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1- Chocolate and Coffee are a required part of the author diet. It’s true. Now I understand that there are authors who swear by wine, as well, but ch...

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Defining a Scene

July 21, 2016

Defining a Scene

A scene defines  the conflict and tension as it relates to the goals and desires of the characters. The scene is  character, plot and action based. The scene needs each of these. This is followed by the reaction segment ( sequel).   Characters must act, then react. They need recovery time to catch a breath, as it were, along with the reader .Each scene must have a hook, rise and fall action, and a climax. The scene must also have a goal. Answer the question- What does the character want/ need to accomplish? The goal of each scene must be revealed early in each scene so the reader knows the stakes involved. This serves to keep the goal fresh in the author's mind, too.  Goals will relate to either the overall story plot, or to the subplot. A goal that does not affect either of these things does not belong in the story.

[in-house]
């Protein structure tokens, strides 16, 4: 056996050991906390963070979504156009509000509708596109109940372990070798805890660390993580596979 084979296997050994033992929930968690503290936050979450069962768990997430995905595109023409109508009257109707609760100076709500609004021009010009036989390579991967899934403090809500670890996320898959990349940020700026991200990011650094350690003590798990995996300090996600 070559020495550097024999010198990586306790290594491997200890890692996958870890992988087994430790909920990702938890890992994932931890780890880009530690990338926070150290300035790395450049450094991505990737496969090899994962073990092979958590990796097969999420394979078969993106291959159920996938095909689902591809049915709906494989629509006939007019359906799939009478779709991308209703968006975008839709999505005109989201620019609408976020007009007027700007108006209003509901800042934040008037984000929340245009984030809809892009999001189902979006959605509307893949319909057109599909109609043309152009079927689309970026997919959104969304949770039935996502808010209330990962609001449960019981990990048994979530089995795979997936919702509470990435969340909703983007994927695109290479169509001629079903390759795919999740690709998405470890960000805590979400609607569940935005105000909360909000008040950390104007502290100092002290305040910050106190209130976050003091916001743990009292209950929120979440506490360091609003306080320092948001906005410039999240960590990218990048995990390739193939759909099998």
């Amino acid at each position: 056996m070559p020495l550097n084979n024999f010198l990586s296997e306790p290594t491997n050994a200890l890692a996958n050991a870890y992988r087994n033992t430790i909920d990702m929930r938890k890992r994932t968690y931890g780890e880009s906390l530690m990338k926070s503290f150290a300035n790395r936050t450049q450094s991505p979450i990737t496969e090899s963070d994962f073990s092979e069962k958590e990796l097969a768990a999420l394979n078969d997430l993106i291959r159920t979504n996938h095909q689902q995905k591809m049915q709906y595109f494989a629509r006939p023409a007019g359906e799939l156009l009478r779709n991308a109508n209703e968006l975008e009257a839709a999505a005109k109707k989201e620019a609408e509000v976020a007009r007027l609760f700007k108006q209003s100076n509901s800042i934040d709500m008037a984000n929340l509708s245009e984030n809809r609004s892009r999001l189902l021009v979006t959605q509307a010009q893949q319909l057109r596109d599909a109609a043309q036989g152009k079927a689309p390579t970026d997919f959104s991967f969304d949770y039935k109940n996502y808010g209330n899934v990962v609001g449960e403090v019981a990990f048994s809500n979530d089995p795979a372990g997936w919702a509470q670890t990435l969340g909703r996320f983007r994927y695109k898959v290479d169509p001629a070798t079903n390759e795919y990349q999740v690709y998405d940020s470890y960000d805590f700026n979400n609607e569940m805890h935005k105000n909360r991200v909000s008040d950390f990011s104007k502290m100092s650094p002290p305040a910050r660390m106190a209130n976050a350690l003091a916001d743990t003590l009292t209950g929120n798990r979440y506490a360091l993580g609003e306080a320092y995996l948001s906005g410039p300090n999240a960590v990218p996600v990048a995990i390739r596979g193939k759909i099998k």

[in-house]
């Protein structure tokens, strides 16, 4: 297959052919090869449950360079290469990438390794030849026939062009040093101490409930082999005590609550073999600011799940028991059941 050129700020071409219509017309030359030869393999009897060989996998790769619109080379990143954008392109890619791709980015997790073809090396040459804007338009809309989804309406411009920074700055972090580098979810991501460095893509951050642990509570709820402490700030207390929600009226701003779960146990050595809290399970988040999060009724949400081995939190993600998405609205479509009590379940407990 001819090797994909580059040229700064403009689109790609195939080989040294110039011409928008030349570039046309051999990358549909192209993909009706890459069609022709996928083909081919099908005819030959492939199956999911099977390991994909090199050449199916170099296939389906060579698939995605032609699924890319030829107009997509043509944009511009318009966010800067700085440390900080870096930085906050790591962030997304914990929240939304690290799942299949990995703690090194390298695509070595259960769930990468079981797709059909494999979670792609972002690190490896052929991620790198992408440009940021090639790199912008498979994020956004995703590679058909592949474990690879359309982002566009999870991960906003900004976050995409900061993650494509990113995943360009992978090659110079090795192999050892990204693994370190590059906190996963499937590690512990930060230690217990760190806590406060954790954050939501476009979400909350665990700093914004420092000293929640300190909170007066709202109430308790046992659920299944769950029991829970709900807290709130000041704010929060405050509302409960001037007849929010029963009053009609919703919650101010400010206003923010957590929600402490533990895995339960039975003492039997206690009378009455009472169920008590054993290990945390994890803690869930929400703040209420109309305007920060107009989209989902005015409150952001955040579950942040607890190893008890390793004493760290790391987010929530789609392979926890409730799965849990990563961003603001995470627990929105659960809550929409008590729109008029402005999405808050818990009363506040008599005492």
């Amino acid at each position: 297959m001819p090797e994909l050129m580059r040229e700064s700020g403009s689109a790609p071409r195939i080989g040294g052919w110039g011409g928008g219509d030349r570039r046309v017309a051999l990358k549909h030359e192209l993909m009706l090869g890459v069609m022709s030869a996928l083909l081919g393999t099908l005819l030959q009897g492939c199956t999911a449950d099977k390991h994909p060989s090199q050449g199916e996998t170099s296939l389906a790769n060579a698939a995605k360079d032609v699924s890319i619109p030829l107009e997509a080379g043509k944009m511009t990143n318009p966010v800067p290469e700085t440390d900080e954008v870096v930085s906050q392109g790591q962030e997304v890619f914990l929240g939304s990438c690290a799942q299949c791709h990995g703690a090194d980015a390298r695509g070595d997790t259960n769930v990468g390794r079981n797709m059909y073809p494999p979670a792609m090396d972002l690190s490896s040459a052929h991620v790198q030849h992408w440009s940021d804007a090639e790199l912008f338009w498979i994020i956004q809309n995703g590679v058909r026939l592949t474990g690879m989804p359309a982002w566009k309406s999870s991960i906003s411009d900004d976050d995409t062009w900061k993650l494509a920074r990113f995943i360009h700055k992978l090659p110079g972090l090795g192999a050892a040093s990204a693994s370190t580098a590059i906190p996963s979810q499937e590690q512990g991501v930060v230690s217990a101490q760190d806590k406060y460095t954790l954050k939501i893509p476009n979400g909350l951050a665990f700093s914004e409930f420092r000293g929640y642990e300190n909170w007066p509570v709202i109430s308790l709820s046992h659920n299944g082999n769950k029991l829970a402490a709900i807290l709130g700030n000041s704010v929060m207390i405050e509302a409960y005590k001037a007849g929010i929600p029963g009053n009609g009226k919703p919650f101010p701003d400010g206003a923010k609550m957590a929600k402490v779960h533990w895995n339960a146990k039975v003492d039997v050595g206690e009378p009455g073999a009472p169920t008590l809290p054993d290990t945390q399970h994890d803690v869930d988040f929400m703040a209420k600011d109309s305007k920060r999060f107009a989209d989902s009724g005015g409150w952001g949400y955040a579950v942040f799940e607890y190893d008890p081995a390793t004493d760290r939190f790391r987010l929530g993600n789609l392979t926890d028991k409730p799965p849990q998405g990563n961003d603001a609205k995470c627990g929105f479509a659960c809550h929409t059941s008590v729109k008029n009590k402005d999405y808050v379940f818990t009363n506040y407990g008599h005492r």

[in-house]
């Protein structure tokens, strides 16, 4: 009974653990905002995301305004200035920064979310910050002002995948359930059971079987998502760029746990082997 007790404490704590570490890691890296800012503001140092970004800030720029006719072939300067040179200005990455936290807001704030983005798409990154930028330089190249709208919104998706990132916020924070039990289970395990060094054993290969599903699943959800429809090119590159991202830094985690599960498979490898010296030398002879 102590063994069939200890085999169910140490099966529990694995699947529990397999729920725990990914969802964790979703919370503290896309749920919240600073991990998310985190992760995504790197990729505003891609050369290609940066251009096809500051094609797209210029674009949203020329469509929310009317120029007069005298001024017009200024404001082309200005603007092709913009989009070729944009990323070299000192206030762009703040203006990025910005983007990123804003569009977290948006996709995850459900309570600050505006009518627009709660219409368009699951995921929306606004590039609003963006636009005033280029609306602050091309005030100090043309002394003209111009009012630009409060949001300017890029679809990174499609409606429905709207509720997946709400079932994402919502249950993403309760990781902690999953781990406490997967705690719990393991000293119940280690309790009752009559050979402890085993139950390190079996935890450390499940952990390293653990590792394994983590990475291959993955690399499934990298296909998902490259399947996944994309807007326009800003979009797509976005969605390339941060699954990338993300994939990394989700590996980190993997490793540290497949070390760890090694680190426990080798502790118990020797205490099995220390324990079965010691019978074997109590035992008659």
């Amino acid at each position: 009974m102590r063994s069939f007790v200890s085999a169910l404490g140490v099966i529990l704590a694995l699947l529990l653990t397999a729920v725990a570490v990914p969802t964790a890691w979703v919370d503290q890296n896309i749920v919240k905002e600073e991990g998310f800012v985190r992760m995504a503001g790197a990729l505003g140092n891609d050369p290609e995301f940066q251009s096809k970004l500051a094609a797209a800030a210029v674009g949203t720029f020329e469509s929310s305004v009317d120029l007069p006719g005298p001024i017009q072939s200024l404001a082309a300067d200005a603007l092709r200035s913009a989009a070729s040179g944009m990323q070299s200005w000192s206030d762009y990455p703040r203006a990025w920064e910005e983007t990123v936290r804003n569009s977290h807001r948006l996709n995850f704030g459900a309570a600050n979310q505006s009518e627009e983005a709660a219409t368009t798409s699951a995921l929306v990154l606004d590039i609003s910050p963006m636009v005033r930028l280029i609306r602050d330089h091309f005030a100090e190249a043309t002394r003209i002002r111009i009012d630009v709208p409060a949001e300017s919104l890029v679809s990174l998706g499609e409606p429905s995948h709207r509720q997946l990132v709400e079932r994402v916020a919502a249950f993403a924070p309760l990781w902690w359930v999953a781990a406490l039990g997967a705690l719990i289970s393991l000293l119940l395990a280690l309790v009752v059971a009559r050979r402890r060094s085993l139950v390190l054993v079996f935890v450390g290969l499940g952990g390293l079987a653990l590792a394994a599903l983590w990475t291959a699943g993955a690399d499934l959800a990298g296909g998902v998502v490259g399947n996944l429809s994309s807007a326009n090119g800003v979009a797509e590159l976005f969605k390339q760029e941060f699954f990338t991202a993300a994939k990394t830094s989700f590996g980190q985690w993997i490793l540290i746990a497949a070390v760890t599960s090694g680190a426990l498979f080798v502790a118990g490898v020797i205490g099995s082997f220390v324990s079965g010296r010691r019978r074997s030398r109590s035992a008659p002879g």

Each scene must build upon the previous scene, for scenes are blocks in story construction. Each scene sets up the next, as dominos falling into one another in succession.  Think of this as a roadmap, or a GPS.

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